anodyne


Also found in: Dictionary, Thesaurus, Encyclopedia, Wikipedia.

analgesic

 [an″al-je´zik]
1. relieving pain.
2. pertaining to analgesia.
3. an agent that relieves pain without causing loss of consciousness.
narcotic analgesic opioid analgesic.
nonsteroidal antiinflammatory analgesic (NSAIA) nonsteroidal antiinflammatory drug.
opiate analgesic (opioid analgesic) any of a class of compounds that bind with a number of closely related specific receptors (opioid receptors) in the central nervous system to block the perception of pain or affect the emotional response to pain; such compounds include opium and its derivatives, as well as a number of synthetic compounds, and are used for moderate to severe pain. Chronic administration or abuse may lead to dependence.
Miller-Keane Encyclopedia and Dictionary of Medicine, Nursing, and Allied Health, Seventh Edition. © 2003 by Saunders, an imprint of Elsevier, Inc. All rights reserved.

an·o·dyne

(an'ō-dīn),
A compound less potent than an anesthetic that is capable of relieving pain.
[G. an- priv. + odynē, pain]
Farlex Partner Medical Dictionary © Farlex 2012

anodyne

(ăn′ə-dīn′)
adj.
1. Capable of soothing or eliminating pain.
2. Relaxing: anodyne novels about country life.
3. Watered-down; insipid: "Many journalists, desperate to escape the anodyne and often absurd publicity releases, were drawn to Bogart's caustic, irreverent and highly quotable outbursts" (Jeffrey Meyers).
n.
1. A medicine, such as aspirin, that relieves pain.
2. A source of soothing comfort.
The American Heritage® Medical Dictionary Copyright © 2007, 2004 by Houghton Mifflin Company. Published by Houghton Mifflin Company. All rights reserved.

an·o·dyne

(an'ō-dīn)
A substance that soothes or relieves pain.
[G. an- priv. + odynē, pain]
Medical Dictionary for the Health Professions and Nursing © Farlex 2012

anodyne

1. Pain-relieving or relaxing.
2. A drug or other agency that relieves pain.
Collins Dictionary of Medicine © Robert M. Youngson 2004, 2005

an·o·dyne

(an'ō-dīn)
A compound less potent than an anesthetic that is capable of relieving pain.
[G. an- priv. + odynē, pain]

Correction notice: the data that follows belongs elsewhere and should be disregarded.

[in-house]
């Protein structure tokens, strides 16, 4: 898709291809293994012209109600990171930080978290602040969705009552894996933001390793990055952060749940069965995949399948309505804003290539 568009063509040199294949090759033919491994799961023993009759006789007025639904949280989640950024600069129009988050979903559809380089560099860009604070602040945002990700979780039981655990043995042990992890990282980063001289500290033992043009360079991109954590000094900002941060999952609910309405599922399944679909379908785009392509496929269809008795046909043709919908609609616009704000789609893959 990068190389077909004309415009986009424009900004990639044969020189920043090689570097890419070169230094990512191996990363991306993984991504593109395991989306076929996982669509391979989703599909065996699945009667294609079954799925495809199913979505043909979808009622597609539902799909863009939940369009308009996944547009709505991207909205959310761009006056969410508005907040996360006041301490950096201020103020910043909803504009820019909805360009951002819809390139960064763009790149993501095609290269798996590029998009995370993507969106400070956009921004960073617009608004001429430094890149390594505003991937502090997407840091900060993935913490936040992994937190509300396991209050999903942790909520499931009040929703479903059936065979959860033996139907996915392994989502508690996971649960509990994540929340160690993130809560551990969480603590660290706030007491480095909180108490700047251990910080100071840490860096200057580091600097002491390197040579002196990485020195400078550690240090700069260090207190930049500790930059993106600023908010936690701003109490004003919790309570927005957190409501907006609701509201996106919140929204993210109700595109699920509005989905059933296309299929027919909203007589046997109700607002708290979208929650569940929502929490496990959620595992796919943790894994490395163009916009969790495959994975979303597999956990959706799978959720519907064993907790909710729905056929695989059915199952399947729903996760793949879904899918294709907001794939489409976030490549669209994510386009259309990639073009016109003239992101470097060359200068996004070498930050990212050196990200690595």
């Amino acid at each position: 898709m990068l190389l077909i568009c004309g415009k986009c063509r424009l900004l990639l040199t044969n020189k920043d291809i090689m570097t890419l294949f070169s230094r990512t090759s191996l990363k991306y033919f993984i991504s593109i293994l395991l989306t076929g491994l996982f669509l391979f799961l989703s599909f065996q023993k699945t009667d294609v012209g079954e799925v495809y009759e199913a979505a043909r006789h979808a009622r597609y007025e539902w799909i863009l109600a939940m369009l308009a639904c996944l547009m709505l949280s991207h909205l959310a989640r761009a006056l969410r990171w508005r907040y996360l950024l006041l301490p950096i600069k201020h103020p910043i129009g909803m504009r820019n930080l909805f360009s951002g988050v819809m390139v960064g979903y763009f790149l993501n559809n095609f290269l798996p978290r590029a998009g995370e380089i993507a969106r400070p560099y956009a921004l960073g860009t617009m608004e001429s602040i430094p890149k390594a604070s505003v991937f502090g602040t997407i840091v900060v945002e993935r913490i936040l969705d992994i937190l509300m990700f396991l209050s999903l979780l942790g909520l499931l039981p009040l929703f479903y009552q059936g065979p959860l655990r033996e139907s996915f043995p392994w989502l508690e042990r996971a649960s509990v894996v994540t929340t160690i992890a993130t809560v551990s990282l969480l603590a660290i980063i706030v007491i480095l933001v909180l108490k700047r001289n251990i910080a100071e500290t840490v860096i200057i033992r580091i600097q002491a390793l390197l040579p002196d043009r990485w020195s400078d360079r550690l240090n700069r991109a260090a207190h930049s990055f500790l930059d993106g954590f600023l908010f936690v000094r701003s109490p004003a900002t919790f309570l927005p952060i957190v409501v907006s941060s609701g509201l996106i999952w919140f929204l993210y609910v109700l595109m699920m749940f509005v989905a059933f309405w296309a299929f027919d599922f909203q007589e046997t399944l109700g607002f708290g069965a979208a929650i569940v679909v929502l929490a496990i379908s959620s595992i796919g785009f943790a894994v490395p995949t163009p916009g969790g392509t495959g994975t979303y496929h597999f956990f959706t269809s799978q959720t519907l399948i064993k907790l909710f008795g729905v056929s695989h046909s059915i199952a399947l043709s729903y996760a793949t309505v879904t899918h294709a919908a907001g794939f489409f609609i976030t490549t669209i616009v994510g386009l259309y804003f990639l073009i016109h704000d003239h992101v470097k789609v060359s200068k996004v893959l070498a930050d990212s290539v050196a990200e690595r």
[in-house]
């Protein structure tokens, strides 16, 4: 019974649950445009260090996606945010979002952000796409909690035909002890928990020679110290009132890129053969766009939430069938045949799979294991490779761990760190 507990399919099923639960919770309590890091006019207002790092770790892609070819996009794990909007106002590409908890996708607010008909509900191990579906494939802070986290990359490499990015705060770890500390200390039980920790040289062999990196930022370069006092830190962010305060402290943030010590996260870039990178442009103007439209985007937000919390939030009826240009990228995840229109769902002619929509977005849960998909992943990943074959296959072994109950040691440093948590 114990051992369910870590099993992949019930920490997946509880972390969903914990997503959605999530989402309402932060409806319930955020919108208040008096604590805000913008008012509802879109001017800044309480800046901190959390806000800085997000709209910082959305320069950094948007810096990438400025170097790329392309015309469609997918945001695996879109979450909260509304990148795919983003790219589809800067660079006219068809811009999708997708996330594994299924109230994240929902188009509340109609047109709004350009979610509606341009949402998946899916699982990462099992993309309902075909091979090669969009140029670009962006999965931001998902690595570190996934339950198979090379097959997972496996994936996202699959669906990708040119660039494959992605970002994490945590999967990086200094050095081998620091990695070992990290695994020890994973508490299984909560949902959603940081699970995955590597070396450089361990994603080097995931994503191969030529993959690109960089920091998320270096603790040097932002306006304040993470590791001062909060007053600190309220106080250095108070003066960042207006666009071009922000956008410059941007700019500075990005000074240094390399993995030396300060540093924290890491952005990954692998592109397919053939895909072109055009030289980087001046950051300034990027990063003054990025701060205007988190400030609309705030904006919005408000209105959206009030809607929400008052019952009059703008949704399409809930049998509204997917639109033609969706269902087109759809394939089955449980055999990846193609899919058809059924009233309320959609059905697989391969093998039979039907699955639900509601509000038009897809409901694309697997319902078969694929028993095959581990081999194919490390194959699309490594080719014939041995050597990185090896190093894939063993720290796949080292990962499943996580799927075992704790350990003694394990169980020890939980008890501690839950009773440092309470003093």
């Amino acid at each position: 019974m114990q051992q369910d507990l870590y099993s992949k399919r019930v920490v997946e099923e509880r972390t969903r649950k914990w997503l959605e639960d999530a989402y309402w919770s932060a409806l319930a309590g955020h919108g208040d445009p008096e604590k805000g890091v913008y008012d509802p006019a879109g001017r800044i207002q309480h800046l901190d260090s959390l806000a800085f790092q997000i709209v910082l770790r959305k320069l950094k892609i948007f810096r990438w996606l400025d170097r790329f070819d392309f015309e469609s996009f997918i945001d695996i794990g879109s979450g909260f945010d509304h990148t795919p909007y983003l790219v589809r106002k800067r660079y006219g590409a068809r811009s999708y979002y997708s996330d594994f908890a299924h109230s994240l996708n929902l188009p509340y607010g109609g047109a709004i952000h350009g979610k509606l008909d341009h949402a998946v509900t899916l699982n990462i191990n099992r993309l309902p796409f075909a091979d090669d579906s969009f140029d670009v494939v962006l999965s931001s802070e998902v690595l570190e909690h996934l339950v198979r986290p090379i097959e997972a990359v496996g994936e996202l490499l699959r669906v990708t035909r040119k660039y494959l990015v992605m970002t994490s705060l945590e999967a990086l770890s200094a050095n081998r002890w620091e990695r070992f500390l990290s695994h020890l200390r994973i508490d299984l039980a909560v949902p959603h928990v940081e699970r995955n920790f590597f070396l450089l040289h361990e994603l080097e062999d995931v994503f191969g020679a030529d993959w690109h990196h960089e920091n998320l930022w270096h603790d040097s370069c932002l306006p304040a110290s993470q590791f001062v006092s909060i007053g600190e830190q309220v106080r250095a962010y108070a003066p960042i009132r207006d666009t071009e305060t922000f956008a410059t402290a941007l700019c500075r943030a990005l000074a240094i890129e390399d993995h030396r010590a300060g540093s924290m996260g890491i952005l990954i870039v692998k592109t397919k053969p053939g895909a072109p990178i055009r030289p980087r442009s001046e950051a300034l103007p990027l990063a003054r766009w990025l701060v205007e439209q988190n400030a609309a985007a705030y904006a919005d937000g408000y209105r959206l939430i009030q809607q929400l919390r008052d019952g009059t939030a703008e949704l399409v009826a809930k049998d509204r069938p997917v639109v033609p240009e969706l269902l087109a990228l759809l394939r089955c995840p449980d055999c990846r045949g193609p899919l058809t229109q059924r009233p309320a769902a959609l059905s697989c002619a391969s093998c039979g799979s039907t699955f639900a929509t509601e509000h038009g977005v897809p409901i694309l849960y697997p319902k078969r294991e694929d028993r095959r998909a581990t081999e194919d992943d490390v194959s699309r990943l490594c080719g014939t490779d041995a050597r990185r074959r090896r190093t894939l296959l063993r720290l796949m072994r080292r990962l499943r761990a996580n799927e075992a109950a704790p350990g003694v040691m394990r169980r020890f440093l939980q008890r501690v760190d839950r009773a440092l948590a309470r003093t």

Medical Dictionary for the Dental Professions © Farlex 2012
References in periodicals archive ?
Anodyne, Inc., headquartered in Santa Ana, California, is a leading global provider of metal finishing services to a diverse mix of commercial and military aircraft.
"I think when you're a small group of developers (only my friend Jon and I made 'Anodyne'), it's better to have lots of people able to experience your game.
Its medicinal actions are anti-spasmodic, nervine, and anodyne (pain relieving).
The same action may partly explain how topiramate helps migraine sufferers, says neuropharmacologist John Claude Krusz of Anodyne Headache and PainCare Center in Dallas.
However, the industry's sales slumped as it produced anodyne tales of Goody-Two-Shoes who always did right.
And Swedish Foreign Affairs Minister Anna Lindh carefully avoided any mention of any countries as being in the lead.Instead, the Council agreed anodyne Conclusions which welcomed the progress in negotiations since December 2000, endorsed the negotiation strategy, and noted with satisfaction that good results have been achieved.
In "Anodyne," the last poem in the book, Komunyakaa celebrates his body--"I love how everything begs blood into song & prayer"--and suggests that through the power of those songs and prayers, paradise can perhaps be won back from the thieves:
Starting from the fact of high child mortality, the incidence of venereal disease, and the gout, Professor Doherty's study explores how the 'Anodyne Necklace' (a quack remedy for a range of illnesses) was advertised and marketed through throwaway material such as free handouts, almanacs, handbills, and newspaper advertisements.
Hearts of Light might work better as a closing ballet, after its performers have had a chance to establish themselves in other works; as an introduction to the company, it was anodyne and off-putting.
Both Schiff and Sherman put together programs with a narrative purpose in mind-- commemorative, philosophical or historical, broadly referential--so that even the relatively anodyne procedures of the concert platform can seem invested with ideas beyond the plainly evident procedure of traipsing through a set of very well-known musical masterpieces.
The usual anodyne platitudes emerged in the official statement afterwards, with Mr Khan saying all the right things is terms of a need to build mutual trust and respect.
Because there's a desire for an anodyne, bland culture" - Actor Christopher Eccleston, above "I haven't been abused in the way some women have.